• RepublicanStones

    From Steinbeck’s Cannery Row –

    “It has always seemed strange to me…..The things we admire in men, kindness and generosity, openness, honesty, understanding and feeling, are the concomitants of failure in our system. And those traits we detest, sharpness, greed, acquisitiveness, meanness, egotism and self-interest, are the traits of success. And while men admire the quality of the first they love the produce of the second.”

  • RepublicanStones

    Btw – full disclosure…I will also be catching up a backlog of DC Comics New 52 titles.

    Particulary enjoying the various Batman arcs as well as break out title, Animal Man.

    Any other geeks out there…..hello…

  • Zig70

    I’m struggling through John Ralston Saul’s The Collapse of Globalisation. Hard work, paragraph at a time for me. Written 04/05 so pre a lot of the current crisis. I like the bit about the old council chamber of the Palazzo Communale in Siena with the 14th century fresco that defines good government with Justice at its heart. One for the holiday tick-list.


    You’ve probably got a copy of this on your shelves, but just in case….

  • Lorcan Mullen


    ‘Cannery Row’, good shout!

    Read ‘The Grapes of Wrath’ recently, and Orwell’s ‘Down and Out In Paris’ – important, deeply humane depictions of poverty, inequality & displacement, worth revisiting in this climate!

    Nick Shaxson’s ‘Treasure Islands’ and Shiv Malik’s ‘Jilted Generation’ were also a real treat this year. And if you’re looking for a funny, wise novel about Tory power, I really recommend Jonathan Coe’s ‘What A Carve Up!’

    Also, with the US primaries hotting up, ‘Fear & Loathing on the Campaign Trail 72’ (Hunter S. Thompson) and Joan Didion’s ‘Insider Baseball’ (you can read it here: are required reading, puncturing the artifice, inhumanity and self-sustaining inanities of virtually all the main players/ the mainstream media commentary.

    I’m looking forward to some Paul Mason, Orwell and Zizek under the tree!

  • Alias

    I’m impressed that any family man has the time to read books over Christmas (and that’s from a non-Christian).

    I wish I was one of these people who could get through a good book in an evening but, alas, it takes me a couple of weeks to finish one. Not due to interruptions and distractions: because I spent too long with ‘technical’ books and just can’t flow with books that rely on narrative.

    Sadly, even disgracefully, I’ll be reading a few articles in The Phoenix and – more than likely – manuals for digital goodies that the kids are too lazy to read.

  • Harry Flashman

    “I’m struggling through John Ralston Saul’s The Collapse of Globalisation. Hard work, paragraph at a time for me.”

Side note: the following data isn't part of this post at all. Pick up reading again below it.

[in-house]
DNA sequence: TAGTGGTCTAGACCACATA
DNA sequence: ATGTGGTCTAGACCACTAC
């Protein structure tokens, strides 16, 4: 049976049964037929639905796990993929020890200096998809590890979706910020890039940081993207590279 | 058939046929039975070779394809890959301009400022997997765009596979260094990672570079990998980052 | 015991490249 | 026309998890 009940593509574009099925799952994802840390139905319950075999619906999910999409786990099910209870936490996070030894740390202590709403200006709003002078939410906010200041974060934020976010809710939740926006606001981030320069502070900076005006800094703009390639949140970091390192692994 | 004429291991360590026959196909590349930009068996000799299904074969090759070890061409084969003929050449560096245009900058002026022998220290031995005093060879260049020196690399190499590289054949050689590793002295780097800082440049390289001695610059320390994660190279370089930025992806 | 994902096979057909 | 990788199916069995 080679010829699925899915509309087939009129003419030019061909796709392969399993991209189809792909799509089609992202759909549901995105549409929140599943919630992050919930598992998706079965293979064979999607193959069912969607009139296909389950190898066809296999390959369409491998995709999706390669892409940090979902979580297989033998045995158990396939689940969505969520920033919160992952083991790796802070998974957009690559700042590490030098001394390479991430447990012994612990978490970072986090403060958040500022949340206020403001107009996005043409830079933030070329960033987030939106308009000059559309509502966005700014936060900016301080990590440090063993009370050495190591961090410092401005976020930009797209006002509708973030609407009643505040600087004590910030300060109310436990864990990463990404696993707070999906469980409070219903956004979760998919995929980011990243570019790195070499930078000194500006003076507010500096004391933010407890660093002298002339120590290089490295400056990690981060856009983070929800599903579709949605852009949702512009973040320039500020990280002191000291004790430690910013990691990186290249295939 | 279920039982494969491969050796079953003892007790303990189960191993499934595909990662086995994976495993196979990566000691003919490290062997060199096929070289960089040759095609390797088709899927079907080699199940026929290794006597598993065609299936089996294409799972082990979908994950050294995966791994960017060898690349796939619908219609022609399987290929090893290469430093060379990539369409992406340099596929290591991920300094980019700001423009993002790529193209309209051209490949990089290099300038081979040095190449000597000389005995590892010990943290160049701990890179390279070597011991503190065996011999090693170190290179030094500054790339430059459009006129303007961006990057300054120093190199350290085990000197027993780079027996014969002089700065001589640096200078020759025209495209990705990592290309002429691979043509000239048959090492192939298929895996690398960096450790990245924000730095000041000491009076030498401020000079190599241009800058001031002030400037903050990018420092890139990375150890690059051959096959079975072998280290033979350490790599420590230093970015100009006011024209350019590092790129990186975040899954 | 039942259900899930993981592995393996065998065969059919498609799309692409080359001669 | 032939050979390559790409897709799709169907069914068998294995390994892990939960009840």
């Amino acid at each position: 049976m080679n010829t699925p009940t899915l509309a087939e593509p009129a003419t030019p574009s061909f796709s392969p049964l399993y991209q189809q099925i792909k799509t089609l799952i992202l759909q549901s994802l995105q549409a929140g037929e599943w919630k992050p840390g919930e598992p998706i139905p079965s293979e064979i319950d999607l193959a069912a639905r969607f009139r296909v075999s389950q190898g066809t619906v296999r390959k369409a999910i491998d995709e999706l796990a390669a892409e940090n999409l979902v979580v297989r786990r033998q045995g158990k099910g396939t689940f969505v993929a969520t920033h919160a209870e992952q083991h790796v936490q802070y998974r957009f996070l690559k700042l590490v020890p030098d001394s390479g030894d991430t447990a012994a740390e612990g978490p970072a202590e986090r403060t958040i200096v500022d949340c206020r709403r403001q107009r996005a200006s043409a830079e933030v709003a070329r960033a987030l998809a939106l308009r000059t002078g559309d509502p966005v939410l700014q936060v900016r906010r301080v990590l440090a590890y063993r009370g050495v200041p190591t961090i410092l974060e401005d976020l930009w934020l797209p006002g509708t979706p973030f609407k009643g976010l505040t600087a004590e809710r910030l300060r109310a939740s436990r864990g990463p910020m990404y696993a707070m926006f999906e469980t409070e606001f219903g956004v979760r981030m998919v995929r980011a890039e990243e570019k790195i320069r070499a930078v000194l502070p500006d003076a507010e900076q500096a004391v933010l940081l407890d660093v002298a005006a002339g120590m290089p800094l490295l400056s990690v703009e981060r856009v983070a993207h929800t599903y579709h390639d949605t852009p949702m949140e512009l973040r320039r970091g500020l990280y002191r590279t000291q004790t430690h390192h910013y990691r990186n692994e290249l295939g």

As someone who absolutely loves books and regards reading books as my number one pleasure the only advice I have is to put Mr Saul’s, no doubt worthy, tome back on the shelf, walk away and don’t think about opening it again.

    I have wasted too much of my life plodding through tedious, dull books because I had already made up my mind that they were “serious” and if I found the writer’s style to be mind-numbingly tedious and flat the fault somehow must be mine and I must plough on regardless. Heaven forbid I would ever leave a book half-read, no sir, I was a “serious” reader and like the good little boy finishing up his sprouts I would make sure I always finished a book once started.

    No longer, life’s too short and I’m getting too old. If a writer can’t write in an attractive and immediately engaging way he has no business being a writer no matter how fascinating his thoughts may appear to him.

  • Mick Fealty

    Don’t be listening to Old Harry. Give us an oul quote or two? And Harry, what about you? Any good examples of engaging brevity?

  • The yokel

    I think Orhan Pamuk’s Snow would be appropriate at this time of the year.
    “The sight of snow made her think how beautiful and short life is and how, in spite of all their enmities, people have so very much in common; measured against eternity and the greatness of creation, the world in which they lived was narrow. That’s why snow drew people together. It was as if snow cast a veil over hatreds, greed, and wrath and made everyone feel close to one another.

    From the back cover
    Orhan Pamuk’s novel evokes the spiritual fragility of the non-Western world, its ambivalence about the godless West and its fury.

  • Rory Carr

    Reading Wild Turkey’s choice of Vol. I of Mark Twain’s purposely (and unnecessarily) long-delayed autobiography I take heed of what Harry Flashman has to say on the subject of time and choice. But that may be because at my age one is all too conscious of how few books one can cram in before that final overdue notice arrives.

    I had lunch at an old friends just recently and could not help but notice an ostentatious pile of copies of all the very latest books designed to appeal to modern England’s literati, including the Mark Twain doorstop. I had a look at him and thought, ” You can stop buying right now, mate. you won’t get through this lot this time round.”